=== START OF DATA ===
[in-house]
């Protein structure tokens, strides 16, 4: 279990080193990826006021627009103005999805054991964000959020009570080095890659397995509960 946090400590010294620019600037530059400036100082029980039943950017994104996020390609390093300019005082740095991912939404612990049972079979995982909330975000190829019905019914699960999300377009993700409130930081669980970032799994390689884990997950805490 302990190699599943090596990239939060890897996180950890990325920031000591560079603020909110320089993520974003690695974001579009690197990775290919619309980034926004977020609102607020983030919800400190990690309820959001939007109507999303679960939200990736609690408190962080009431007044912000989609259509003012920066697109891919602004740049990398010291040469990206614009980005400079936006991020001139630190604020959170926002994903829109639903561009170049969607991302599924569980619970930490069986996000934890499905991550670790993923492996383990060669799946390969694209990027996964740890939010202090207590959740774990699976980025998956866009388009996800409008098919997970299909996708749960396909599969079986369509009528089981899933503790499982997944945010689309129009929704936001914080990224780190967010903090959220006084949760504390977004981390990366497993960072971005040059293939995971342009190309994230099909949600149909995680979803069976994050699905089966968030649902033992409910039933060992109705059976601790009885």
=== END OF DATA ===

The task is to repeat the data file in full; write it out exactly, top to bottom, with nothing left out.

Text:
[in-house]
């Protein structure tokens, strides 16, 4: 279990080193990826006021627009103005999805054991964000959020009570080095890659397995509960 946090400590010294620019600037530059400036100082029980039943950017994104996020390609390093300019005082740095991912939404612990049972079979995982909330975000190829019905019914699960999300377009993700409130930081669980970032799994390689884990997950805490 302990190699599943090596990239939060890897996180950890990325920031000591560079603020909110320089993520974003690695974001579009690197990775290919619309980034926004977020609102607020983030919800400190990690309820959001939007109507999303679960939200990736609690408190962080009431007044912000989609259509003012920066697109891919602004740049990398010291040469990206614009980005400079936006991020001139630190604020959170926002994903829109639903561009170049969607991302599924569980619970930490069986996000934890499905991550670790993923492996383990060669799946390969694209990027996964740890939010202090207590959740774990699976980025998956866009388009996800409008098919997970299909996708749960396909599969079986369509009528089981899933503790499982997944945010689309129009929704936001914080990224780190967010903090959220006084949760504390977004981390990366497993960072971005040059293939995971342009190309994230099909949600149909995680979803069976994050699905089966968030649902033992409910039933060992109705059976601790009885």